This morning, I resolved to have a better day than yesterday. I began by sleeping an hour later (until 5:30AM instead of 4:30AM), getting a huge, delicious coffee (I rarely drink coffee), and talking through pre-flying-school jitters with Tyler on the way to class. Once there, I shadowed Joe for a bit, listening to his instructions, watching the others take off, and asking a zillion questions.
Once everyone was circling the airfield or practicing kiting, Joe asked me if I wanted to do a tandem flight. My answer was a resounding YES. Part of my perpetual nervousness stemmed from the fact that I had no idea what it was like up in the air. Would I be scared? Would I even like it? I wanted my first solo to have as few surprises as possible.
I hopped in front with Joe behind me, and away we went!
Up in the air, safe with an instructor, I could see hundreds of feet below me, and vast landscapes ahead, looking like a world in miniature. By the time we landed, my apprehension was transformed to exhilaration.
With a tandem flight under my belt, I was eager to continue learning. Unfortunately, there wasn't a foot-launch paramotor my size to practice on! Both of the BlackHawk 125s were in the shop getting a once-over after the problems we had last night on Tyler's maiden flight. In the meantime, he was practicing with a heavier paramotor I wasn't interested in trying.
Not wanting me to miss out, Joe asked if I wanted to try taxiing in "the quad"—a little four-wheeled go-cart contraption with a paramotor on the back. From the moment I sat in its low seat and set my feet on the simple steering mechanism, I was sold.
While I knew I could get the hang of foot-launching (given access to the right equipment), it was honestly a relief to do something that was comfortable and fun from the get-go. I loved it immediately!
With two major components of launch taken care of for me (running, and carrying a heavy motor), I was able to get a better handle on how to manage my brake toggles, throttle, and the A-risers (which bring up the glider). By the end of our morning session, with Tyler kindly acting as my pit crew (running around like a madman to set out my glider or move it from the end of the runway back to the beginning), I was successfully taxiing all the way down the field!
In the evening, I got ready to do more taxiing, with the potential for flight. I knew that if I taxied well down the runway, Joe would tell me "full throttle, full throttle" and I'd take off. If I didn't, he'd tell me to kill the motor, and I'd begin taxiing again. I was nervous as hell, but followed Joe's instructions over the radio to a T. My second taxi went well, and so I sped faster and faster and soon I was lifting off the ground, sailing up, up, and over the trees.
As my little flying car rose in the sky, the landscape around me changed rapidly. Below, people, trees, campers, cars, and houses shrunk and kept shrinking. Expansive golden vistas spread out like a topographical map. New Hogan Lake pooled between the hills, and shimmered in the sunset. I was flying! By myself!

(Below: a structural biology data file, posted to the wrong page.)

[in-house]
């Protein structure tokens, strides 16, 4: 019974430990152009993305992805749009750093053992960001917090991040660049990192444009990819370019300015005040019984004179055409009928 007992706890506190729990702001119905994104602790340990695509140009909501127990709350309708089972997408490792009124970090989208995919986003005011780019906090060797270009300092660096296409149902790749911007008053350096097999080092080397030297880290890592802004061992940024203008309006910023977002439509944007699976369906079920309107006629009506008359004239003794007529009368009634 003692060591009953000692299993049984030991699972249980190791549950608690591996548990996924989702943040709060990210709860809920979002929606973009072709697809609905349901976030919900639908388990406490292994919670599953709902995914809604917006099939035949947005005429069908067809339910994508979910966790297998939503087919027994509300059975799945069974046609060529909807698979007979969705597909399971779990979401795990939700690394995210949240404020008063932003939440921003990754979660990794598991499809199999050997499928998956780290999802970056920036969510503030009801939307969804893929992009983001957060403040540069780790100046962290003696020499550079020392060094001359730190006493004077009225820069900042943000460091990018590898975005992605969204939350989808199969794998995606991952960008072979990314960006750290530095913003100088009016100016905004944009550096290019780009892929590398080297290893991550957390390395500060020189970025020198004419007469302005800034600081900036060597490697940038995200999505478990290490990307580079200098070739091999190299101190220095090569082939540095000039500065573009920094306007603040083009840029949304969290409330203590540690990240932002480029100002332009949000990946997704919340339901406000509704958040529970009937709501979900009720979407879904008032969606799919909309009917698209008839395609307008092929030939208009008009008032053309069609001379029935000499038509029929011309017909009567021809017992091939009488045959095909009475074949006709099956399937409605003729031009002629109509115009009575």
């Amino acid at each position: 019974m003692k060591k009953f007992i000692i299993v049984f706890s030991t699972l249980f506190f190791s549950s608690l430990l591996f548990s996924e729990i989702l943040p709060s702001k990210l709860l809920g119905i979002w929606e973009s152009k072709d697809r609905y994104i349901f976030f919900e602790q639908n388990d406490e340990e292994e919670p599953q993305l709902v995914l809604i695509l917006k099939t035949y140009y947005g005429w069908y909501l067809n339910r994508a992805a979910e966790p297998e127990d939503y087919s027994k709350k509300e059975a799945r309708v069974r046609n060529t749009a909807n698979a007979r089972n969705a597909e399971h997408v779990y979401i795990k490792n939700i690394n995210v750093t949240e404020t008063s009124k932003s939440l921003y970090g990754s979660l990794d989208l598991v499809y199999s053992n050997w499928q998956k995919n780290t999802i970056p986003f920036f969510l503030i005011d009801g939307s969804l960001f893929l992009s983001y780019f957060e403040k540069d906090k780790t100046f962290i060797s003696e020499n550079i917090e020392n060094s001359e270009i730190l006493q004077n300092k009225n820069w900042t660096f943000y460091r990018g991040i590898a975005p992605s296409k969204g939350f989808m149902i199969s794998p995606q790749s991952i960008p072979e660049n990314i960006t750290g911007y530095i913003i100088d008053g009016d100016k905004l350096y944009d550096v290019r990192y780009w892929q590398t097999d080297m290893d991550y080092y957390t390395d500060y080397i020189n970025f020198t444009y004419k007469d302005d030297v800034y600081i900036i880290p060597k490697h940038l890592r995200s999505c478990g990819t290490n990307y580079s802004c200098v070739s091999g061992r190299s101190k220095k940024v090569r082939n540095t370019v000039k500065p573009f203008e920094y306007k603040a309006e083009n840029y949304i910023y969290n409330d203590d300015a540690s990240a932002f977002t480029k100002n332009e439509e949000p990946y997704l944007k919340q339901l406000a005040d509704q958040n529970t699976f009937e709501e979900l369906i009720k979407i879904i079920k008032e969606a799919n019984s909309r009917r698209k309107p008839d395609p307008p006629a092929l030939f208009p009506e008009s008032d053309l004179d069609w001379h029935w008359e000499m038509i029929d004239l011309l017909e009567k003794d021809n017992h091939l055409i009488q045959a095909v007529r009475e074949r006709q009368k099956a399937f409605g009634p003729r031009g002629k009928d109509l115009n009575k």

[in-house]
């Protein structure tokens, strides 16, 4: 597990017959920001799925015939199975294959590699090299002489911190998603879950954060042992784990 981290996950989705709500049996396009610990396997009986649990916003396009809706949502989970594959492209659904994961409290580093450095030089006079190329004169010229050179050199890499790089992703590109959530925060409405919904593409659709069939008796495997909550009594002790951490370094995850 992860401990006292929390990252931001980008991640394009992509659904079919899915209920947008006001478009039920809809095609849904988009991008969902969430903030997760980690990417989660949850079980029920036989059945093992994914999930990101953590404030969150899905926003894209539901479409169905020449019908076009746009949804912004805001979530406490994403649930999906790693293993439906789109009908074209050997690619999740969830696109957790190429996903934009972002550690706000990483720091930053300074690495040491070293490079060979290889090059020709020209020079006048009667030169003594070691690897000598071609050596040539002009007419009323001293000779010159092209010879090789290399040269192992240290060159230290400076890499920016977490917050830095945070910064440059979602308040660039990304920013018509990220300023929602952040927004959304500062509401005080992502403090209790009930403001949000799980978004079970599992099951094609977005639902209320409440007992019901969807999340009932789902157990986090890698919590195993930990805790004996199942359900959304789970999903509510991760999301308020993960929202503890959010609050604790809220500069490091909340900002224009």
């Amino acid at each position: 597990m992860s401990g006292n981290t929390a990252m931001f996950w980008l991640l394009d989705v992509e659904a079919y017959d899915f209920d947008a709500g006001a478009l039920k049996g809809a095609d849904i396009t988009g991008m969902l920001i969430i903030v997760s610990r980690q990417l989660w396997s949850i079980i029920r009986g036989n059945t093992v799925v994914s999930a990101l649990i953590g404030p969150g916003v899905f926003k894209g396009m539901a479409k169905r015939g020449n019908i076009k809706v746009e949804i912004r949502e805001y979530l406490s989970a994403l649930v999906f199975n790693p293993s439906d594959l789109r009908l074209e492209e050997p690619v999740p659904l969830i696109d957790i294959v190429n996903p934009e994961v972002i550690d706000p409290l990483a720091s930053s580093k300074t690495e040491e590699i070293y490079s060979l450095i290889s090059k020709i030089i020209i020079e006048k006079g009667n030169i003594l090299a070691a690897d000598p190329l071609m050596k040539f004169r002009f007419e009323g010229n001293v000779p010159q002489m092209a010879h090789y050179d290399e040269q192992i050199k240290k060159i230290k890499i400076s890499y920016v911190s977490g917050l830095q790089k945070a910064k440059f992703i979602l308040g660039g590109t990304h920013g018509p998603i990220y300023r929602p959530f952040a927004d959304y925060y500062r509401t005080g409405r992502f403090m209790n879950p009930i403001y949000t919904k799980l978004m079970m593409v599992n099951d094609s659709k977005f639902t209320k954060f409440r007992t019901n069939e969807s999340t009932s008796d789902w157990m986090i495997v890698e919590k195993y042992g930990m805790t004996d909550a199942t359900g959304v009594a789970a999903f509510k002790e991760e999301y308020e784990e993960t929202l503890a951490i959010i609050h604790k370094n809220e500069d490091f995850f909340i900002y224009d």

These moments of awed calm flip-flopped frequently with moments of gut-churning nervousness. Oh shit. I was three hundred feet in the air. I was busy keeping hold of the brake toggles, hoping to make smooth turns, and trying not to get freaked out in small bouts of choppy air. All the while, Joe's voice crackled in my ear over the radio, telling me what to do, telling me I was okay. My heart was racing.
And then I'd take a breath and look out over the lake and hills, and I'd be in calm awe once more. Flying was a kind of magic, pulled from the pages of children's books. The words "straight on 'til morning" from Peter Pan echoed through my mind, and I found myself choked up, moved nearly to tears by my newfound perspective on the world. If I'd had enough fuel, I could have flown into the sunset.
After a flight that felt both enormously long and incredibly brief, Joe told me it was time to land. Of course, I was terrified, but he coached me through the whole process.
When my four wheels touched down and I flared the glider to a stop, laughter rose within me and bubbled out uncontrollably. I unbuckled my seat belt and just sat there, laughing at the absurdity of what I'd just done, as Tyler ran over to snap photos and kiss me, our helmets' mouthpieces getting in the way of each other. Had I really just flown? In the SKY?! Hell yeah! Moments later, Joe arrived at my landing site, greeting me with a high five, a big hug, and the gratifying praise of a proud teacher.
Thank goodness the most nerve-wracking part of this whole flying adventure is behind me, at last. I can't wait to get more comfortable in the quad tomorrow!
For once you have tasted flight you will walk the earth with your eyes turned skywards, for there you have been and there you will long to return.Leonardo da Vinci